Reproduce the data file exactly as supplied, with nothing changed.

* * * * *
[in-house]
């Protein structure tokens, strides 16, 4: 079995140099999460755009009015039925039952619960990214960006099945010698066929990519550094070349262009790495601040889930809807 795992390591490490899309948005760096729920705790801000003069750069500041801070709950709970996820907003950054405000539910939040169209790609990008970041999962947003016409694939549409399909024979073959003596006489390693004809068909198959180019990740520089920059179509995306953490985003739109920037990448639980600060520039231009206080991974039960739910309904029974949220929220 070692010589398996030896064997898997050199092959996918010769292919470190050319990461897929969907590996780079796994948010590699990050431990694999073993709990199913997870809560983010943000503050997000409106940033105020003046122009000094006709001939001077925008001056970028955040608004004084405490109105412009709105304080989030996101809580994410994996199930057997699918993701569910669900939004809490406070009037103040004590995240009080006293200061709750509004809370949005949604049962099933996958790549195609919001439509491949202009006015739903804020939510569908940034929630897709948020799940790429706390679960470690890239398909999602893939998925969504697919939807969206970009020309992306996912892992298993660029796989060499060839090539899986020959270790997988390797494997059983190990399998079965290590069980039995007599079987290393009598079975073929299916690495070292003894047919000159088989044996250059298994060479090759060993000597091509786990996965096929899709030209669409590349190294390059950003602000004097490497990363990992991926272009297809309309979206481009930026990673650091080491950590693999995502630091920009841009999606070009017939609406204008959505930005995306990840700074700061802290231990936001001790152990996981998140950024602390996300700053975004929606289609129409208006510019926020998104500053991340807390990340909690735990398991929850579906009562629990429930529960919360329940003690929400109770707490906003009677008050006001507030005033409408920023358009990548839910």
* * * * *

[in-house]
């Protein structure tokens, strides 16, 4: 079995140099999460755009009015039925039952619960990214960006099945010698066929990519550094070349262009790495601040889930809807 795992390591490490899309948005760096729920705790801000003069750069500041801070709950709970996820907003950054405000539910939040169209790609990008970041999962947003016409694939549409399909024979073959003596006489390693004809068909198959180019990740520089920059179509995306953490985003739109920037990448639980600060520039231009206080991974039960739910309904029974949220929220 070692010589398996030896064997898997050199092959996918010769292919470190050319990461897929969907590996780079796994948010590699990050431990694999073993709990199913997870809560983010943000503050997000409106940033105020003046122009000094006709001939001077925008001056970028955040608004004084405490109105412009709105304080989030996101809580994410994996199930057997699918993701569910669900939004809490406070009037103040004590995240009080006293200061709750509004809370949005949604049962099933996958790549195609919001439509491949202009006015739903804020939510569908940034929630897709948020799940790429706390679960470690890239398909999602893939998925969504697919939807969206970009020309992306996912892992298993660029796989060499060839090539899986020959270790997988390797494997059983190990399998079965290590069980039995007599079987290393009598079975073929299916690495070292003894047919000159088989044996250059298994060479090759060993000597091509786990996965096929899709030209669409590349190294390059950003602000004097490497990363990992991926272009297809309309979206481009930026990673650091080491950590693999995502630091920009841009999606070009017939609406204008959505930005995306990840700074700061802290231990936001001790152990996981998140950024602390996300700053975004929606289609129409208006510019926020998104500053991340807390990340909690735990398991929850579906009562629990429930529960919360329940003690929400109770707490906003009677008050006001507030005033409408920023358009990548839910």